Although evidence-based medical research is used as a basis for the information articles on this site, I must confess to certain biases.


(1) Just because a study has “statistically proven” a benefit for a drug/treatment, I do not always encourage it unless it ‘overwhelmingly’ is beneficial to a patient: in other words, a few percentage points of improvement compared to an alternative doesn’t mean everyone must use that drug/treatment, even though there may be established guidelines supporting it. Statistical benefit does not always translate into a clinical or personal benefit. In seniors, drugs have so many more side-effects that, for the drug to be safely helpful its benefit must really outweigh the risks.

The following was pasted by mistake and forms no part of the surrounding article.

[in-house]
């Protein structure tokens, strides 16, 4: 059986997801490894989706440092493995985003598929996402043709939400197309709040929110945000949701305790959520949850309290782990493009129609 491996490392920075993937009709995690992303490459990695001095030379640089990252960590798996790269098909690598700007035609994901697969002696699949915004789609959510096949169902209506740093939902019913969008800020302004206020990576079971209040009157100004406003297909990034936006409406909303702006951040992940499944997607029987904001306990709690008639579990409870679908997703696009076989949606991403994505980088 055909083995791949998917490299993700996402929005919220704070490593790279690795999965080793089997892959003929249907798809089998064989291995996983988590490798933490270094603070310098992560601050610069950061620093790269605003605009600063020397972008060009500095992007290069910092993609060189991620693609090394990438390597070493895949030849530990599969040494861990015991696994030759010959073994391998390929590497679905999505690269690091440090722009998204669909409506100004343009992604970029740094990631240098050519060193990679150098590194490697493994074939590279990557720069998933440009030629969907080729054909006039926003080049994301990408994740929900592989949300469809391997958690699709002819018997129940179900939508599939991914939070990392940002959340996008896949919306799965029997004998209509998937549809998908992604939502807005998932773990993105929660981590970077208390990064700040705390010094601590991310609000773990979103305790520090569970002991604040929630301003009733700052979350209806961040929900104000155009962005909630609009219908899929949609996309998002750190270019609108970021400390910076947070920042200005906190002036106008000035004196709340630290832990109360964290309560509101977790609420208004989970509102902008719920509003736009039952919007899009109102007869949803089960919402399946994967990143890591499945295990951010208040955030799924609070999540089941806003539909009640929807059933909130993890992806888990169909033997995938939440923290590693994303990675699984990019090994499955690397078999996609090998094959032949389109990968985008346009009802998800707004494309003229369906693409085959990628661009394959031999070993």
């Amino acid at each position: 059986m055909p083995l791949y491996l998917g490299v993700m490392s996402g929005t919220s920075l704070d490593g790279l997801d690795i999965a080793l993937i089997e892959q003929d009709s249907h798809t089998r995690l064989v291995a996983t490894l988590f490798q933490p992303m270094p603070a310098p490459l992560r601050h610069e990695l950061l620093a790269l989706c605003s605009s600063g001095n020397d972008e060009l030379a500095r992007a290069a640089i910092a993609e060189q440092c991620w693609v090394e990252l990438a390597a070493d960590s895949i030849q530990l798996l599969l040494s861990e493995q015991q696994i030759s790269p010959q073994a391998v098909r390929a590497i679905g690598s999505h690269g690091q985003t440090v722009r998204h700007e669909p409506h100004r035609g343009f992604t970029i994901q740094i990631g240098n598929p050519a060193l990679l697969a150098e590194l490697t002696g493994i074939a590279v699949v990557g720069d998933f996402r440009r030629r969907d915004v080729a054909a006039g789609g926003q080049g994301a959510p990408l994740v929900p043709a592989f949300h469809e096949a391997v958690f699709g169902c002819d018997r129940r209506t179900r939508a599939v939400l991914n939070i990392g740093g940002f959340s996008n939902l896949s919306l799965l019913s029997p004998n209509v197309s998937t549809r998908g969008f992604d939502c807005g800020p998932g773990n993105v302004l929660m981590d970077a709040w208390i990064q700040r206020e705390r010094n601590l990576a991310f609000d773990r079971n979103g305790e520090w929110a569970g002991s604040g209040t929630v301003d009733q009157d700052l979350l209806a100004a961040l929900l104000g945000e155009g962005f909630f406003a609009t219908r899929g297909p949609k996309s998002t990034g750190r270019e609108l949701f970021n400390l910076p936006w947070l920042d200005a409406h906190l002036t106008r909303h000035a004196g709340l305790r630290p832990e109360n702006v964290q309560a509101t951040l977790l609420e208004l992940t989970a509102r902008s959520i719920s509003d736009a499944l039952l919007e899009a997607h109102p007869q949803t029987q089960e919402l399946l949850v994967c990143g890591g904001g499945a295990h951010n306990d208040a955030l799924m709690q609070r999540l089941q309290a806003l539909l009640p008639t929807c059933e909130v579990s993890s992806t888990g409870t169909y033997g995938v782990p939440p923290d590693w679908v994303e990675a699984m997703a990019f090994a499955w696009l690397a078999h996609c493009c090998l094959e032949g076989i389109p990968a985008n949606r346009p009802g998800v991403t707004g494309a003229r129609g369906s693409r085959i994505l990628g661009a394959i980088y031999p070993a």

(2) Philosophically, I am biased against non-comfort drugs in seniors and I encourage non-drug or a natural approach whenever possible. From personal observation, and from published studies, seniors feel better on fewer drugs. That’s not to say there aren’t helpful drugs—but caution is always advisable—the medical adage is “start low, go slow”.


(3) Finally, and most importantly, I believe once a person is over 70, life is meant to be enjoyed: eat and drink what you want; don’t be obsessed with taking a lot of “preventive” drugs or worrying about cholesterol; quality in life is more important than quantity of years (but each of us must choose what’s important for ourselves and must be able to live with the decision.) Within reason, seek things which will help you to be comfortable, avoid things which will not, and “let go and let God”, accepting whatever comes your way. [the problem is, “will your kids let you do this?”]